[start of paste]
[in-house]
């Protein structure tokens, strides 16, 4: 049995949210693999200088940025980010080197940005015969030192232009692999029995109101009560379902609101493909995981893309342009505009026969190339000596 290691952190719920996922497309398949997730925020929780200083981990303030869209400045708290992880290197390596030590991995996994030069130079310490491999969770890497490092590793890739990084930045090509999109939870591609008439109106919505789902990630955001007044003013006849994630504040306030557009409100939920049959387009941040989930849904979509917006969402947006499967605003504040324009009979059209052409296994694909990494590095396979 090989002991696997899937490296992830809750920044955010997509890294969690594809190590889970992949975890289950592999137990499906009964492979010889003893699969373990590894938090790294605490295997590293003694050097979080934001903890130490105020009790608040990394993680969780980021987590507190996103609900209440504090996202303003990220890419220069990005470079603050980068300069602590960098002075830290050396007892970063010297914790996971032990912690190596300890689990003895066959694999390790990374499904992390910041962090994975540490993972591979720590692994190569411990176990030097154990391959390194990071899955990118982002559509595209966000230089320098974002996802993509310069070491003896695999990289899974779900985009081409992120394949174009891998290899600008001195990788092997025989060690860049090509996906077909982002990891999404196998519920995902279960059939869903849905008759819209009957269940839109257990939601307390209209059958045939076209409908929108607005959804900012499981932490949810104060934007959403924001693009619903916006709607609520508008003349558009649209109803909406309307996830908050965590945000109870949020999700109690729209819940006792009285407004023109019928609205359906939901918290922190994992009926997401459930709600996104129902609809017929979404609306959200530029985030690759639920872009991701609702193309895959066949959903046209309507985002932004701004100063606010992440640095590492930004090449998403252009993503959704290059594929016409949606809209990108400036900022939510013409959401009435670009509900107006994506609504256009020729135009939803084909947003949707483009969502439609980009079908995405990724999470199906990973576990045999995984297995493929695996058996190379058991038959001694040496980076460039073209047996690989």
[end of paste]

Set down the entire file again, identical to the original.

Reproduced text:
[in-house]
């Protein structure tokens, strides 16, 4: 049995949210693999200088940025980010080197940005015969030192232009692999029995109101009560379902609101493909995981893309342009505009026969190339000596 290691952190719920996922497309398949997730925020929780200083981990303030869209400045708290992880290197390596030590991995996994030069130079310490491999969770890497490092590793890739990084930045090509999109939870591609008439109106919505789902990630955001007044003013006849994630504040306030557009409100939920049959387009941040989930849904979509917006969402947006499967605003504040324009009979059209052409296994694909990494590095396979 090989002991696997899937490296992830809750920044955010997509890294969690594809190590889970992949975890289950592999137990499906009964492979010889003893699969373990590894938090790294605490295997590293003694050097979080934001903890130490105020009790608040990394993680969780980021987590507190996103609900209440504090996202303003990220890419220069990005470079603050980068300069602590960098002075830290050396007892970063010297914790996971032990912690190596300890689990003895066959694999390790990374499904992390910041962090994975540490993972591979720590692994190569411990176990030097154990391959390194990071899955990118982002559509595209966000230089320098974002996802993509310069070491003896695999990289899974779900985009081409992120394949174009891998290899600008001195990788092997025989060690860049090509996906077909982002990891999404196998519920995902279960059939869903849905008759819209009957269940839109257990939601307390209209059958045939076209409908929108607005959804900012499981932490949810104060934007959403924001693009619903916006709607609520508008003349558009649209109803909406309307996830908050965590945000109870949020999700109690729209819940006792009285407004023109019928609205359906939901918290922190994992009926997401459930709600996104129902609809017929979404609306959200530029985030690759639920872009991701609702193309895959066949959903046209309507985002932004701004100063606010992440640095590492930004090449998403252009993503959704290059594929016409949606809209990108400036900022939510013409959401009435670009509900107006994506609504256009020729135009939803084909947003949707483009969502439609980009079908995405990724999470199906990973576990045999995984297995493929695996058996190379058991038959001694040496980076460039073209047996690989």